Get to know Solar Energy


Get to know Solar Energy

Solar energy is very significant nowadays as it is clean energy, environmentally-friendly and never ends causing many of you to turn attention to the generation of electricity from solar system, whether it is a home, office building, factory, or even solar farm. But many of you still wonder what solar cell is and how it works. Let’s go for the answers.

A solar, or photovoltaic cell, is an electrical device that converts the energy of light directly into electricity by the photovoltaic effect, which is a physical and chemical phenomenon.

A solar cell is made of two types of semiconductors, called p-type and n-type silicon. The p-type silicon is produced by adding atoms—such as boron or gallium—that have one less electron in their outer energy level than does silicon.  Because boron has one less electron than is required to form the bonds with the surrounding silicon atoms, an electron vacancy or “hole” is created.

The n-type silicon is made by including atoms that have one more electron in their outer level than does silicon, such as phosphorus. Phosphorus has five electrons in its outer energy level, not four. It bonds with its silicon neighbor atoms, but one electron is not involved in bonding. Instead, it is free to move inside the silicon structure.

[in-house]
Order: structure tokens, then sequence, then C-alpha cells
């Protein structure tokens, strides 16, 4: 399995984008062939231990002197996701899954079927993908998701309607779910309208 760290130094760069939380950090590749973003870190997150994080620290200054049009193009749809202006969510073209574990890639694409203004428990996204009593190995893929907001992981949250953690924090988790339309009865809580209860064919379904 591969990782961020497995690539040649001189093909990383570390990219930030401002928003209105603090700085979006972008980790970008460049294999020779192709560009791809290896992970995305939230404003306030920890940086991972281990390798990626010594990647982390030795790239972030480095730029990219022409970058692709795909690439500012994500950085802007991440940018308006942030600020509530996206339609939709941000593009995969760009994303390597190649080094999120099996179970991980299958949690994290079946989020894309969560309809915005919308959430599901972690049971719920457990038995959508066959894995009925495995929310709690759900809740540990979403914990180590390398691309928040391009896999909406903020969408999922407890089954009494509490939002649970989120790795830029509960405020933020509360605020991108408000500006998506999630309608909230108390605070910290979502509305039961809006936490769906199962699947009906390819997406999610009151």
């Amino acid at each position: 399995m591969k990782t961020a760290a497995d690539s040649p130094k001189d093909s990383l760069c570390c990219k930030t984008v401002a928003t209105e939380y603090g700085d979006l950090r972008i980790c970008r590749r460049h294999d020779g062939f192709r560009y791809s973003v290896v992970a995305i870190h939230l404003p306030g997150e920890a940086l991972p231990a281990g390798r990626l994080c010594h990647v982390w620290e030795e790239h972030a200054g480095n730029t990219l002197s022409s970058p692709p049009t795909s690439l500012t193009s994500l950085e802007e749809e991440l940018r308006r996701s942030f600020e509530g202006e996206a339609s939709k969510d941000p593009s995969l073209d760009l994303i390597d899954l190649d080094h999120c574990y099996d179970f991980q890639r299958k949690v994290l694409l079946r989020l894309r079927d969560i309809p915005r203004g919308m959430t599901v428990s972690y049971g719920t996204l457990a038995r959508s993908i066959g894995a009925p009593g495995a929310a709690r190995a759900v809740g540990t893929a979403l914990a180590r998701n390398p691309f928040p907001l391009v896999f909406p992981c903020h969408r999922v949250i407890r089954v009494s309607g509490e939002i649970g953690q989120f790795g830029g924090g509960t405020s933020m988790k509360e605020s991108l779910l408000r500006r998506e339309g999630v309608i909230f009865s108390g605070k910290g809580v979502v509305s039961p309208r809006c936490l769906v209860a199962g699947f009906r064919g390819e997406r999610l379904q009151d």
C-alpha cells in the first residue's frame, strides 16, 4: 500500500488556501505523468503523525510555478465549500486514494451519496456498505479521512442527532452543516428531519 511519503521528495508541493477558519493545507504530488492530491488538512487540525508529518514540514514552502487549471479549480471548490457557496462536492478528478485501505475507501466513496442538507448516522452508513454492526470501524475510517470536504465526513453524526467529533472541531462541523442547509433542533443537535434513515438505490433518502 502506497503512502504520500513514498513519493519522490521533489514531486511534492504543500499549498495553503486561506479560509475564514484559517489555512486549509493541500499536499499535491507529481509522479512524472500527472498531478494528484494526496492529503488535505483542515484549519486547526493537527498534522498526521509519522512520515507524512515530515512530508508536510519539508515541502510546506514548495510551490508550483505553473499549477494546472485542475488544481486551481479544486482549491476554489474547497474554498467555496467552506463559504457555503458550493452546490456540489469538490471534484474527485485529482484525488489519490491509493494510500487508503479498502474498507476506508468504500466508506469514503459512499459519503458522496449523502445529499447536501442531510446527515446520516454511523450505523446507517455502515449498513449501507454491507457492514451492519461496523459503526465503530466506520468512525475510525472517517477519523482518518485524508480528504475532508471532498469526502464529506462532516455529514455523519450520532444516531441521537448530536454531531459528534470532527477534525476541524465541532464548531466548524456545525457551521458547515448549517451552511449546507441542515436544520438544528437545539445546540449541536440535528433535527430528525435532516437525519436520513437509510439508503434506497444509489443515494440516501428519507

Cr. Anthony Fernandez, American Chemical Society

Solar Technologies

There are three main ways to use solar energy: photovoltaics, systems Integration, and concentrating solar power.

The process of photovoltaics is simple. When the sun shines onto a solar panel, energy from the sunlight is absorbed by the PV cells in the panel and can be used to power anything from small electronics up to homes and large commercial businesses.
Regarding systems integration, systems must be integrated into homes, businesses, and existing electrical grids with varying mixtures of traditional and other renewable energy sources.

Concentrating solar power (CSP) applications uses the heat generated by the sun to provide space. It uses mirrors to reflect and concentrate sunlight onto receivers that collect solar energy and convert it to heat, which can then be used to produce electricity or stored for later use. It is used primarily in very large power plants.

Cr.Department of Alternative Energy Development and Efficiency

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